New on netflix: Keeping Up With Kimmy - no, not that one. . .
* Unbreakable Kimmy Schmidt 13 episodes, available from April 15
Published 11/04/2016 | 02:30
The return of Tina Fey's comedy series is a welcome one for Netflix fans worldwide, and for the streaming service itself: the company were so impressed with the response to the first 13-episode season that they bought the rights off NBC to stream it exclusively on their own service.
The series tells the story of the eponymous young woman (Ellie Kemper), naively making her way through the dog-eat-dog world of the big city after being held in a makeshift bunker for 15 years. Innocent, cheerful and determined, Kimmy makes it a point not to be perceived as a helpless victim, but a survivor who's ready to make a name for herself (even if she's socially inept and has quite literally slept under a rock for the better part of her life).
The show's creators and stars have stayed tight-lipped on what is to follow season one's bittersweet ending but writer/producer Tina Fey recently said "I can promise you there will be lots of laughs and crazier moments than the first season", before adding, "You can trust me or you can call me a liar!" We know which option we'd pick.
Respectable: The Mary Millington Story (2016)
She scandalised England in the 1970s as the country's first X-rated screen superstar - but last week blonde bombshell Mary Millington was honoured in London with her own Heritage Blue Plaque. You could call it a posthumous pardon of sorts and her lore has only grown with time.
In that glorious window of time after sex had entered the mainstream but before the invention of the VHS, porn was something that could only be watched in sleazy cinemas and Millington was the star of the burgeoning industry. She made a series of highly successful films in the genre before fellow porn actress Maureen O'Malley - Mary's co-star in the film Sex Is My Business - introduced her to then porn baron, now chairman of West Ham football club, David Sullivan. Soon her face and body were selling him more than one million magazines a month.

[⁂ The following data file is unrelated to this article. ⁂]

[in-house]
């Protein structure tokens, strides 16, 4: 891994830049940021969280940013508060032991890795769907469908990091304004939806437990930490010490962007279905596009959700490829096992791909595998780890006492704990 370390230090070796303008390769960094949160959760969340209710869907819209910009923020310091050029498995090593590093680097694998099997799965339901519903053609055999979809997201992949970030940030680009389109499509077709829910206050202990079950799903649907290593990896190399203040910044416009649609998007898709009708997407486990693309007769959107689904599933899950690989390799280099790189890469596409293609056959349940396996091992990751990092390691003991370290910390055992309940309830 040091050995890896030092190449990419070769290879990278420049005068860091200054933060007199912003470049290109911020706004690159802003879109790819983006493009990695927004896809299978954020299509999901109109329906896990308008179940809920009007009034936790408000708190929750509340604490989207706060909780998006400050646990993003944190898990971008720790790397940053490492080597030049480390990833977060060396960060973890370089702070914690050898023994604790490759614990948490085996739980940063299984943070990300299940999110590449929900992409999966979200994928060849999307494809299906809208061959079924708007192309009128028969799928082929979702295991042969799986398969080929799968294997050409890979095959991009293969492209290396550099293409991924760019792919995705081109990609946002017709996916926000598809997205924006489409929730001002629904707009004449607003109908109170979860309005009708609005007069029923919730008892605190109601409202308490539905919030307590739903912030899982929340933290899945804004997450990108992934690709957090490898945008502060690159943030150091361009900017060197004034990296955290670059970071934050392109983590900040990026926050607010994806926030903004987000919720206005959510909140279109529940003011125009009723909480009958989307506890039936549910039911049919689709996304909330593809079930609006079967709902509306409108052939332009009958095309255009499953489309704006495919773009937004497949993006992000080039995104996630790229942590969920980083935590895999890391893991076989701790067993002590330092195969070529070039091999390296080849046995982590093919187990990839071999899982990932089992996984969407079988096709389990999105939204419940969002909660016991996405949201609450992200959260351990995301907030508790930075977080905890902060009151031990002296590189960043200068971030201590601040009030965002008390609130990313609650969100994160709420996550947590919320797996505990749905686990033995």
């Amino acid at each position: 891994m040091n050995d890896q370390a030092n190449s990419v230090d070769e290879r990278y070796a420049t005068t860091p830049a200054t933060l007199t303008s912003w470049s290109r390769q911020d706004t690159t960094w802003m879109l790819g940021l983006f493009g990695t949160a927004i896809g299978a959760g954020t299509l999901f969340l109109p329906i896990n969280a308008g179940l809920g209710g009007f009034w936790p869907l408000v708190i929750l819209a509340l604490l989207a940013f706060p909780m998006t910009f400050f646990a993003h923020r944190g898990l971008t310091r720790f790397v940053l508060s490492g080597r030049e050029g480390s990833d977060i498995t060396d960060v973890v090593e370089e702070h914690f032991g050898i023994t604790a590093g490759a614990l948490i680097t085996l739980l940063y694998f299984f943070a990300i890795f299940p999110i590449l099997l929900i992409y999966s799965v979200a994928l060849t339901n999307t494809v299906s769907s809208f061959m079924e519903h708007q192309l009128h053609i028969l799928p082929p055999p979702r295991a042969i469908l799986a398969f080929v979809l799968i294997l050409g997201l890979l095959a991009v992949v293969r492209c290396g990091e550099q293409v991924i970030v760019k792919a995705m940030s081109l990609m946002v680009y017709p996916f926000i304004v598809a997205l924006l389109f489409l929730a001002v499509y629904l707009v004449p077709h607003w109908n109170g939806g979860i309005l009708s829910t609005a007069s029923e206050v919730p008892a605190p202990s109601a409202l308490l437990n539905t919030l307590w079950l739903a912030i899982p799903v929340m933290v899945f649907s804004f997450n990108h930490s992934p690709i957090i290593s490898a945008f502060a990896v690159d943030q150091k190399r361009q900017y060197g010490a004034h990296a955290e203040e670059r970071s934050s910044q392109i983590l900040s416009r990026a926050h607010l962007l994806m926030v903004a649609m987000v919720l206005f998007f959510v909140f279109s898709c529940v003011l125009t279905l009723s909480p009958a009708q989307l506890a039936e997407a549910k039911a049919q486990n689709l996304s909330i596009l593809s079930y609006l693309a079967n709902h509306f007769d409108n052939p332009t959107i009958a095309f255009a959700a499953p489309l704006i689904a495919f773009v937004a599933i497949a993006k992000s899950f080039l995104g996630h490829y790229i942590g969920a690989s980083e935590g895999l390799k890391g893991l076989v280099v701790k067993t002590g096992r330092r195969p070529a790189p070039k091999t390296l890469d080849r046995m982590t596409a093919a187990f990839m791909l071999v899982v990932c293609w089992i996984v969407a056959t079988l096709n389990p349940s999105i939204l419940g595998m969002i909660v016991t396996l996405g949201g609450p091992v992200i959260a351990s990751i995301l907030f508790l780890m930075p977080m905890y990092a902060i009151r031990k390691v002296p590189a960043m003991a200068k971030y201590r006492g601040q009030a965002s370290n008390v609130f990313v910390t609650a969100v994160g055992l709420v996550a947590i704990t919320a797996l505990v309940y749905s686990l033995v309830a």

Millington became a campaigner - she took on the establishment as she made the case for the right to buy, sell and view pornography. She was once arrested outside Downing Street when she flashed her breasts. She was both notorious and popular.
Behind the scenes Millington was also a troubled individual. She suffered from depression, became heavily addicted to drugs and developed a preoccupation with death, at one point even training to be an embalmer. She also became a kleptomaniac and her depression worsened in her thirties. After a row with her husband she killed herself, taking a fatal overdose of pills and vodka. She was only 33. This fascinating documentary tells her story.
Grace and Frankie Season One
10 episodes, available now
"We're back bitches! And we look damn good." Thus reads the promo line for the forthcoming new series of Grace and Frankie, and as Muhammad Ali once said, "It ain't bragging if it's true". The two stars of the show, Jane Fonda and Lily Tomlin, have aged like fine wine and are still as watchable as ever.
Before the new series starts this June it might be an idea to catch up on season one, which is now streaming. The two actresses play a pair of friends whose lives are turned upside down when their husbands reveal they are gay and leave them for each other. The strange mix of comedy and tragedy in the situation brings the two women closer together, and together with the ex-husbands and kids they struggle to reinvent what a modern family means.